Academic journal article Canadian Public Administration

The Leadership Role of the Municipal Chief Administrative Officer

Academic journal article Canadian Public Administration

The Leadership Role of the Municipal Chief Administrative Officer

Article excerpt

Much has been written about leadership, ranging from evidence-based academic research to folksy advice columns, and what has been written tends to be fairly generic, assuming that leadership is leadership regardless of the type of organization. In the realm of public administration, quite a bit has been written about the leadership role of senior public servants, and there is also considerable literature on the role of deputy ministers in federal and provincial governments. However, very little has been written that specifically addresses the leadership role of the municipal chief administrative officer (CAO). (1)

By arguing that the municipal CAO occupies a unique position with regard to the leadership skills required of the incumbent, this article fills that lacuna. My purpose here is to describe the contemporary role of the municipal CAO, with special emphasis on the leadership qualities expected in this position. This role has changed much over time, since the role of municipal government has changed and the role of senior managers in any public-service organization has changed.

This article is a product of the usual academic research, but it also reflects a great deal that I have learned from numerous discussions with senior administrators and from teaching a number of mid-career public servants. They ought to receive full credit for many of the ideas expressed here, although as usual the author takes responsibility for any misunderstandings that might have occurred. In the municipal management field, the "usual academic research" must rely fairly heavily on sources from the United States. We are still developing our own Canadian literature in this field. This is another reason why the involvement of mid-career public servants was essential. In my discussions with them, I have frequently found that they were sometimes receptive to foreign literature but that they were also quick to insert Canadian perspectives when necessary.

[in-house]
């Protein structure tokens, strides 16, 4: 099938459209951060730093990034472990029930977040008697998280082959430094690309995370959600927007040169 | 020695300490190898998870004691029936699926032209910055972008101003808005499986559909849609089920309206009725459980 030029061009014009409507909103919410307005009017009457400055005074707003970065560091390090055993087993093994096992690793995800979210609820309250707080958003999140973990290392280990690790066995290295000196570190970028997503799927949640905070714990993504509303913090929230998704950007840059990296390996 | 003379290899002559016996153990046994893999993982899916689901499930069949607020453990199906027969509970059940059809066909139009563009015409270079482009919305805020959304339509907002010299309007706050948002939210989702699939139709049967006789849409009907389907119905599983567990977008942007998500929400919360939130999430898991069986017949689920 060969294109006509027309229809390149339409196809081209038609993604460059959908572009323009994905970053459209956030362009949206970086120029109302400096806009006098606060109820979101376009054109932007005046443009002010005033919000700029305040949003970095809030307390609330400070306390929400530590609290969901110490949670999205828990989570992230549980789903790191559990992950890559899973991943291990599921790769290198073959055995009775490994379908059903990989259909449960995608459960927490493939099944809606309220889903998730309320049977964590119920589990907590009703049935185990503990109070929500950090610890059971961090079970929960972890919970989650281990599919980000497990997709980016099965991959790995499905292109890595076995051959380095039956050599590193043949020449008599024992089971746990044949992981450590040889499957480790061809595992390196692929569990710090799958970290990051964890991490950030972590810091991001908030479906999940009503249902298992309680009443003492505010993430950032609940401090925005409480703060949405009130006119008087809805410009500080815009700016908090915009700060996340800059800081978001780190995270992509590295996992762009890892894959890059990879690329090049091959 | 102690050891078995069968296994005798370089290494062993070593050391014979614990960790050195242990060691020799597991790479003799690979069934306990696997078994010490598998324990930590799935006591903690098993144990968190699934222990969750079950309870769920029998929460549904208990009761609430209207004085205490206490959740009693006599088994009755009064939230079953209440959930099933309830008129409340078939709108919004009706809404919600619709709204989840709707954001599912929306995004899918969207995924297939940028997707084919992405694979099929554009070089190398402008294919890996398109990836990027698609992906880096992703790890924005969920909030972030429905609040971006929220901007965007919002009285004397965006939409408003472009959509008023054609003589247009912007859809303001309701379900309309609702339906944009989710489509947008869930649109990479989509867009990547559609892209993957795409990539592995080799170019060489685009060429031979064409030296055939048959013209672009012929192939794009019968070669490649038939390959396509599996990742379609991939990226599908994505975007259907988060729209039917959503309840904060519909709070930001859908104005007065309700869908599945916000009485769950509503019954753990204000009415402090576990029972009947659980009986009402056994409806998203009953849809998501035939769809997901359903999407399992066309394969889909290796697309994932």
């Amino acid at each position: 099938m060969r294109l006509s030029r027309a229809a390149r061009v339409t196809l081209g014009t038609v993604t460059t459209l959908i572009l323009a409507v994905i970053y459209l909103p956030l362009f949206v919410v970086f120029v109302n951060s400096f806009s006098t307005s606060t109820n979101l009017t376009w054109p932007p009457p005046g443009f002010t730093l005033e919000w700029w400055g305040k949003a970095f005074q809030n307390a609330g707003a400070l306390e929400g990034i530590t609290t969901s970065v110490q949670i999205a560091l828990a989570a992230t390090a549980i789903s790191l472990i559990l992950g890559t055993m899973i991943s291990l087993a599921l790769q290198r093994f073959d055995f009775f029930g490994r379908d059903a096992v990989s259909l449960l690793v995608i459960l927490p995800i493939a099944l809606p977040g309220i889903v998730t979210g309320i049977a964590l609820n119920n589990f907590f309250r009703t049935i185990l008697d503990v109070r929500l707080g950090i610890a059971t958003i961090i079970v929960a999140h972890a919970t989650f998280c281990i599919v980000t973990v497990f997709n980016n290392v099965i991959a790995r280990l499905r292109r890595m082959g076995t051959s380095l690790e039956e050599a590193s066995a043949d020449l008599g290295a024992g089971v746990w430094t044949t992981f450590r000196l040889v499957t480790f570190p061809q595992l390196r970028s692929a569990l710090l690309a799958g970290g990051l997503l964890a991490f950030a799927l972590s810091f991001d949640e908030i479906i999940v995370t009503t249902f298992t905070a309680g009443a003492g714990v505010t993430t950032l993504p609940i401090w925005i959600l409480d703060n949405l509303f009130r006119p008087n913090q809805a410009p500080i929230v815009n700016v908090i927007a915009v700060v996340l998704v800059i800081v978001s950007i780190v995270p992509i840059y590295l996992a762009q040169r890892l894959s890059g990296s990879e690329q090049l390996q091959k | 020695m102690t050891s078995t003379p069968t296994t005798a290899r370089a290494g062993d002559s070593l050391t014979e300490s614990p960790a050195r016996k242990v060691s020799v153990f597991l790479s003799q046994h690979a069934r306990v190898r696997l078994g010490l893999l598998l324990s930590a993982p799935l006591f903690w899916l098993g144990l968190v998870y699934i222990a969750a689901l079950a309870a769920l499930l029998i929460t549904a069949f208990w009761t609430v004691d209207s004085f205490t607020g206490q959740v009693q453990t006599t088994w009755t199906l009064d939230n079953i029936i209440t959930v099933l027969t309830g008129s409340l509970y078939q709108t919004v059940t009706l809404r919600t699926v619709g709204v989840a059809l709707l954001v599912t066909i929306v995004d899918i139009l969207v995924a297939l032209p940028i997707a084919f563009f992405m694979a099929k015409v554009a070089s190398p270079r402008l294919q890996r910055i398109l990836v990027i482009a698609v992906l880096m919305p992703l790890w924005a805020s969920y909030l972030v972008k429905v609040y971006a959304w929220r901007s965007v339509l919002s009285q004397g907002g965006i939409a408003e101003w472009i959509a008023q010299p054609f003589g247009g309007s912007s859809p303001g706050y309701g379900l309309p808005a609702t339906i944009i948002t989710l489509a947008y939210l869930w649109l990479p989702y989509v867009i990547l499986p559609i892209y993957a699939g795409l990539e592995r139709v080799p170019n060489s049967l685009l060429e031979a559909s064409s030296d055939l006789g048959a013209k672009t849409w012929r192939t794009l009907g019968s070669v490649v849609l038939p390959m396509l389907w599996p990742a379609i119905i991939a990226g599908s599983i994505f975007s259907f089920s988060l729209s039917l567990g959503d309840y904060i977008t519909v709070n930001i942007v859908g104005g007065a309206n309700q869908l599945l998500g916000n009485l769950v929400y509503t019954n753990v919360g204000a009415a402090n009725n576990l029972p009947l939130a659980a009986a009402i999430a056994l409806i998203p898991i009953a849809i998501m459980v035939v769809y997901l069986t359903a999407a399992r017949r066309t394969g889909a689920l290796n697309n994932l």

I begin by describing the differences between local government and parliamentary systems that prevent lessons about leadership from flowing freely between the two types of entities. The second section of the article reviews some of the relevant literature on leadership to identify what is expected of leaders in general. The next three sections analyse the three roles of the municipal CAO as leader--leading down, leading out, and leading up. The concluding section then ties these varying roles together by using contingency theory to argue that the successful municipal leader must be able to shift gears and demonstrate different types of leadership skills in different situations.

The unique character of municipal government

The role of senior managers in public organizations has been well documented. Some of this research is relevant to municipal CAOs, but some misses the mark because the structures of municipal governments are sufficiently different from those of parliamentary systems that lessons do not travel well between the two types of governmental structures.

As the highest-ranking appointed person in the municipal hierarchy, the CAO plays a significant role with regard to the linkage between the political arm of government (mayor and councillors) and the administrative arm of government (the appointed public service). Very good descriptions of the CAO position and its evolution in Canada can be found in Thomas Plunkett (1992) and Trevor Price (1995). There are some similarities between this position and a secretary to cabinet in a parliamentary system, (2) but the operation of a municipal government differs from a parliamentary system in ways that are very significant for the role of the CAO. (Andrew Sancton writes about the mayor, but he discusses many of these differences [1994].)

First, parliamentary systems have an executive branch in the form of a cabinet, with a first minister who is usually described as primus inter pares. …

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